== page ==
how bad, stupid, and incompetent he is) with corresponding feelings. There is substantial evidence that the way people “speak to themselves, ” their internal dialogue, affects their behavior (Meichenbaum 1980). Mischel, Ebbesen, and Zeiss (1972, 1973) showed that, with young children at least, whether or not children have in front of them valued material objects that function as rewards, and instructions that lead them to engage in varying cognitive processing of such stimuli, affects their delay of gratification, their capacity to wait for delayed, larger rewards, in contrast to accepting immediate but smaller rewards. Masters and Santrock (1976) demonstrated that asking children to think varied positive or negative thoughts while they were working on tasks affected their persistence, whether these thoughts were relevant to the task itself or not.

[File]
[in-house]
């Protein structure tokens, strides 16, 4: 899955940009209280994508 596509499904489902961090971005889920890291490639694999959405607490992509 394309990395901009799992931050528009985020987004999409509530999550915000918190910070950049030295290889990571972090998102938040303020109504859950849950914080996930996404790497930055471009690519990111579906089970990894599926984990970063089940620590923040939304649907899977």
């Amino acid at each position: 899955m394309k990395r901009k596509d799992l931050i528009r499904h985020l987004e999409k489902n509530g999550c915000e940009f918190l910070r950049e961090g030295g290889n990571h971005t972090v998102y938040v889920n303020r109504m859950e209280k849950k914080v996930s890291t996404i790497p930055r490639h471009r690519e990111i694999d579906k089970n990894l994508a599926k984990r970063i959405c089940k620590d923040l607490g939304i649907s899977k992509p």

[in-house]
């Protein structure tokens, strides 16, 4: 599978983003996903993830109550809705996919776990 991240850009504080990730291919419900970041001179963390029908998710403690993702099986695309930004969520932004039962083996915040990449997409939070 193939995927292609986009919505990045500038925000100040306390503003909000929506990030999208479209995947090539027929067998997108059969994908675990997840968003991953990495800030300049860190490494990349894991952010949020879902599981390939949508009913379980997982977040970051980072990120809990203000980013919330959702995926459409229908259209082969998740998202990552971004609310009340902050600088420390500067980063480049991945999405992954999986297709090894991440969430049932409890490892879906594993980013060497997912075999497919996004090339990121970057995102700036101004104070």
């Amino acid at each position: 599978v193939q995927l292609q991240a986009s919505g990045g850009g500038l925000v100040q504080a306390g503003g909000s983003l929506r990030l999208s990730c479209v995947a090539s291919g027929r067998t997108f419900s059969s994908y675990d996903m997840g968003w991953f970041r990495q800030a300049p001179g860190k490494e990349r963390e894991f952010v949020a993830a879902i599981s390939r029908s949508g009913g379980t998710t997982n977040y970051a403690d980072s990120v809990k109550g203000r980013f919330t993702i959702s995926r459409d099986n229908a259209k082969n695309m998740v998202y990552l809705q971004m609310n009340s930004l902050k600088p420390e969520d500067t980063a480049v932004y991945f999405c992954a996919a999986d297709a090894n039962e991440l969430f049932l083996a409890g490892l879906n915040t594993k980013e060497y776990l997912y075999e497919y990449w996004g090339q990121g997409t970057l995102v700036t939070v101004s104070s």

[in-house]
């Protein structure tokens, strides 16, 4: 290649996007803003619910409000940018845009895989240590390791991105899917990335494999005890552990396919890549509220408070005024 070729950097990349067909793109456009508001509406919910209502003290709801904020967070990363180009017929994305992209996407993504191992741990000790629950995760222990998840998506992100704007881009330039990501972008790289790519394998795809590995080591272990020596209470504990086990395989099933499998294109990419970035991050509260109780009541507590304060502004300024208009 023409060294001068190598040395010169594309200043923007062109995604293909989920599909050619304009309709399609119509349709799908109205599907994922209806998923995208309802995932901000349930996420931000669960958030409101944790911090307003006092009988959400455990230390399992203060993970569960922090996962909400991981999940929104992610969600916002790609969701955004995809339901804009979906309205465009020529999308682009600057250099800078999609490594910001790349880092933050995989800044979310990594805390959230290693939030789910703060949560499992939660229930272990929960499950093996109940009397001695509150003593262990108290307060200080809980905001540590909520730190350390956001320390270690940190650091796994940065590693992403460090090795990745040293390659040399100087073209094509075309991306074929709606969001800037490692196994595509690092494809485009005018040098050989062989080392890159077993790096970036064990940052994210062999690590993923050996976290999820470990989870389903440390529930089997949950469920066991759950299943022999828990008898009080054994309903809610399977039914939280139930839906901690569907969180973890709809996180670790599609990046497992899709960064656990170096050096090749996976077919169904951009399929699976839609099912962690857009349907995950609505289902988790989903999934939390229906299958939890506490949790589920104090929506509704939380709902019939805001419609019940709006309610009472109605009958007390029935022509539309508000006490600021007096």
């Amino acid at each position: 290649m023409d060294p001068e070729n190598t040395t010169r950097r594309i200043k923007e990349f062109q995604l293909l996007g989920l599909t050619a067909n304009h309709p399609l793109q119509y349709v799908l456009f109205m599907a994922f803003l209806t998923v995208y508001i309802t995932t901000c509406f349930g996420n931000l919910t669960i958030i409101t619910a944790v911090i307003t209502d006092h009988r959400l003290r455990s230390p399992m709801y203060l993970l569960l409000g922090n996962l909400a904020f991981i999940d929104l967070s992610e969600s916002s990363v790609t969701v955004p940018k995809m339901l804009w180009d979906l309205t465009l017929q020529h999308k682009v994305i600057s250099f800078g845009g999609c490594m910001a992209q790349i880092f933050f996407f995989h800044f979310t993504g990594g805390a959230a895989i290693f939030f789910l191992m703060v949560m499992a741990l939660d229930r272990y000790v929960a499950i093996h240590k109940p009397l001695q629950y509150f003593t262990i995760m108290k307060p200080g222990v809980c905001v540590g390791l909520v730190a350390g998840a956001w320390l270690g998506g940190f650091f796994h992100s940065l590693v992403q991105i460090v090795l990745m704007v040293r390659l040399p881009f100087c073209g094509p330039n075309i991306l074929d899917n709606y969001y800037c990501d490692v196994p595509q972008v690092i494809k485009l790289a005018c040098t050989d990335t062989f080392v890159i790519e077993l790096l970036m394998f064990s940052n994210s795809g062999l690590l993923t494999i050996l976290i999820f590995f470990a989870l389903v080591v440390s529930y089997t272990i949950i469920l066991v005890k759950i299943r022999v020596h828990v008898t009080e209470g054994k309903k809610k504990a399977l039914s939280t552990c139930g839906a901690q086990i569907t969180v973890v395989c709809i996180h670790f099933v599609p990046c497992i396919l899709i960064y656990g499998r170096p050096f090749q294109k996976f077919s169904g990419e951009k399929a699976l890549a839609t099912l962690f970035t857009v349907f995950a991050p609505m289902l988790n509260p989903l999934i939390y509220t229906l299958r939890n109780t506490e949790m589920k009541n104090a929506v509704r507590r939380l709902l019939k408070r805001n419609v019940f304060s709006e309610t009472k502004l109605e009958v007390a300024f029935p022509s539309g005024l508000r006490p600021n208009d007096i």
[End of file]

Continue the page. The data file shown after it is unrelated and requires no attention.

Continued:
I have suggested all along that personal goals are the primary organizers of a person's thinking about, feelings toward, and actions related to the pursuit of varied classes of outcomes. Personal goals provide general orientations. I suggested that ranges of applicability of goals can be different for different people. Schwartz (1977) elaborated a decisional model that is based on the assumption that specific moral norms that people hold will determine whether they behave prosocially on specific occasions (e.g., “It is my obligation to donate blood”). I believe that specific norms are likely to be one determinant of the range of applicability of more general personal goals. While personal goals are more basic and general in their applicability, both would enter into guiding the flow of consciousness. By setting standards of conduct for specific occasions, they will affect self-reinforcement, self-punishment, and other elements of the flow of consciousness which guide people's behavior. The specification of the nature of self-regulation, of the flow of thoughts and feelings and their relationship to conduct, is an important task.
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